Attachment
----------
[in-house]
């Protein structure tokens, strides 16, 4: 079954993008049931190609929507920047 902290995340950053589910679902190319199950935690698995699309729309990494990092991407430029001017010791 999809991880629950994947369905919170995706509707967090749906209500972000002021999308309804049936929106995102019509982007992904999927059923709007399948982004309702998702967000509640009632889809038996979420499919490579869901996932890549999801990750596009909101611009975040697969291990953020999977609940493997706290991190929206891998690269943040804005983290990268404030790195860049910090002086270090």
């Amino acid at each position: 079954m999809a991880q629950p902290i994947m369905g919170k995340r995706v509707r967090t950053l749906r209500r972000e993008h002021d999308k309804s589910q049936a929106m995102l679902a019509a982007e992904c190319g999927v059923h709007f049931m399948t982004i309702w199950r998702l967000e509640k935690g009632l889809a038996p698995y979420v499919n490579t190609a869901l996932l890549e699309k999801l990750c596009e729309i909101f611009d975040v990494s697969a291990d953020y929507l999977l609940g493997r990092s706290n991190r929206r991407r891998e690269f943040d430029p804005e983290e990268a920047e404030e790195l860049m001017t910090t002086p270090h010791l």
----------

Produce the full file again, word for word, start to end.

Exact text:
[in-house]
């Protein structure tokens, strides 16, 4: 079954993008049931190609929507920047 902290995340950053589910679902190319199950935690698995699309729309990494990092991407430029001017010791 999809991880629950994947369905919170995706509707967090749906209500972000002021999308309804049936929106995102019509982007992904999927059923709007399948982004309702998702967000509640009632889809038996979420499919490579869901996932890549999801990750596009909101611009975040697969291990953020999977609940493997706290991190929206891998690269943040804005983290990268404030790195860049910090002086270090």
């Amino acid at each position: 079954m999809a991880q629950p902290i994947m369905g919170k995340r995706v509707r967090t950053l749906r209500r972000e993008h002021d999308k309804s589910q049936a929106m995102l679902a019509a982007e992904c190319g999927v059923h709007f049931m399948t982004i309702w199950r998702l967000e509640k935690g009632l889809a038996p698995y979420v499919n490579t190609a869901l996932l890549e699309k999801l990750c596009e729309i909101f611009d975040v990494s697969a291990d953020y929507l999977l609940g493997r990092s706290n991190r929206r991407r891998e690269f943040d430029p804005e983290e990268a920047e404030e790195l860049m001017t910090t002086p270090h010791l």